Column: Please Gary: Do the right thing
Enough platitudes and cliches; let’s see changes.
Sep. 29, 2015
The opinions expressed by The Maneater columnists do not represent the opinions of The Maneater editorial board.
Make us care.
We want to like Missouri football, we really do. We want to watch it, enjoy it, cheer for it, believe in it.
But right now, you’ve lost us.
We can only take so much mediocrity, Gary. Sure, you’ve won three out of four games this season. But even your wins only showcased a mediocre team waiting for any respectable opponent to architect an expose. On Saturday night, Kentucky — Kentucky! — was that team.
We understand struggles, Gary. We didn’t desert you when you stumbled during your first Southeastern Conference season. We didn’t desert you after you faltered against Auburn in the SEC Championship game two years ago. We didn’t desert you when Georgia and Alabama embarrassed you last year. We have never deserted you, Gary.
Now, it feels like you’ve deserted us.
There were red flags from the second week, when beating Arkansas State required fourth quarter defensive stands. Then Connecticut, one of the worst teams in the country, took you to the wire. But we understood, starts are often bumpy.
What we don’t understand, Gary, is why you continue to substitute platitudes and cliches for meaningful changes.
“We do what we do.”
That’s one of your favorite one-liners. But what does it mean?
“We do what we do.”
You lose to Kentucky? Why yes, Gary, yes you do. Perhaps it’s time to do something differently.
But it seems you’re rarely a man to do something differently based on events or data when there is a “gut feeling” to be trusted instead. Talking about your “gut feelings,” even when they operate in direct opposition to your earlier statements, is becoming routine.
After stating pregame, to ESPN’s Maria Taylor, that freshman backup quarterback Drew Lock would play one series in both the first and second halves, you promptly chose not to enter him in the second half despite the scoreboard showing Missouri trailing.
When asked why we didn’t see Lock in the second half, you were your usual curt, condescending, dismissive, generally bamboozling self, saying, “It was the same plan we ever had and we made the same decision we’ve made.”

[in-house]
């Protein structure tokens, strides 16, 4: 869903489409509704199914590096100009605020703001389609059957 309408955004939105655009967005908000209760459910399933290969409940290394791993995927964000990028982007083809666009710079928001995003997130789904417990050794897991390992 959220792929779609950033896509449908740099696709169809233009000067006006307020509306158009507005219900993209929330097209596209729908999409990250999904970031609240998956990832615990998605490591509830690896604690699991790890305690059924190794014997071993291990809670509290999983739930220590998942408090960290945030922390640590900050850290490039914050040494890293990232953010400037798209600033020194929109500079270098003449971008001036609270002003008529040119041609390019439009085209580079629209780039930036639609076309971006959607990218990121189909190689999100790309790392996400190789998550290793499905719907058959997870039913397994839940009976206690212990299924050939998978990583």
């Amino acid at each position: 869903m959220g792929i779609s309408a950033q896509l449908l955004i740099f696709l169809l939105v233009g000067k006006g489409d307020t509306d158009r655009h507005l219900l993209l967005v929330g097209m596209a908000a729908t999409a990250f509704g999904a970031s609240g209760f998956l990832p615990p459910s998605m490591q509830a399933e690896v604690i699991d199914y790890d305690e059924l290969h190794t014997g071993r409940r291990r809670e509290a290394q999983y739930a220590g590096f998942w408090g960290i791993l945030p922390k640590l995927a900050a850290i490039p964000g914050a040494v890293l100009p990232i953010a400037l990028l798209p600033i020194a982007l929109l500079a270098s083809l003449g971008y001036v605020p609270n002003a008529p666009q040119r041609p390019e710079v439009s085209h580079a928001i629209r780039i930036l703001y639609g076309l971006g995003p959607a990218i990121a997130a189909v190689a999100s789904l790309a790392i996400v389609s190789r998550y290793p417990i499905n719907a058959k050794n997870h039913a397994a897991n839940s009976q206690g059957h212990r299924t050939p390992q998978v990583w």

That sentence — if it’s fair to call that jumble of meaningless sounds a sentence — is simply false on two counts. First, you had previously said Lock would play a series in the second half, so it wasn’t “the same plan (you) ever had.” Second, you put Lock in for first and second half series during the previous week’s victory over Connecticut, so holding him out wasn’t “the same decision (you’ve) made.”
At least you refrained from discussing your gut again.
We want to see real change, Gary. That’s why we booed during the Connecticut game, and it’s why we’ll likely boo your lack of progress next Saturday against South Carolina. Right now, that change is Lock.
Luckily for you, Gary, some of the heat will be taken off this Saturday when Lock will likely start in place of suspended starting quarterback Maty Mauk. But that doesn’t count. Forced progress isn’t progress.
Through four games, against a weak schedule, Mauk’s total QBR (quarterback rating) is 51.1, which ranks No. 76 in the nation. That puts Mauk at No. 11 in the SEC among 13 qualified passers, ahead of only Vanderbilt’s Johnny McCrary and Auburn’s Jeremy Johnson, neither of whom seem destined to lead their teams to the SEC championship game.
Lock has already showcased his potential, Gary. On his lone drive against Kentucky, he connected on multiple impressive throws that conjured visions of the lanky righty in a couple years’ time. Sure, Lock is a freshman. He’ll make freshman mistakes. But consider the alternative: Mauk making freshman mistakes in his junior year. There is very little for you to lose in starting Lock longterm and potentially much to gain.
Worst-case scenario: Your mediocre season provides necessary preparation for Lock’s future as a Tiger.
Best-case scenario: Lock engineers an offensive turnaround, and his right arm leads you to a third straight SEC East title.
Look, Gary. We want to love you. You are our coach; our esteemed coach, our heroic coach, our SEC Coach of the Year coach. But you’re not making this easy.
Play Lock, Gary.
Give us something.
Make us care.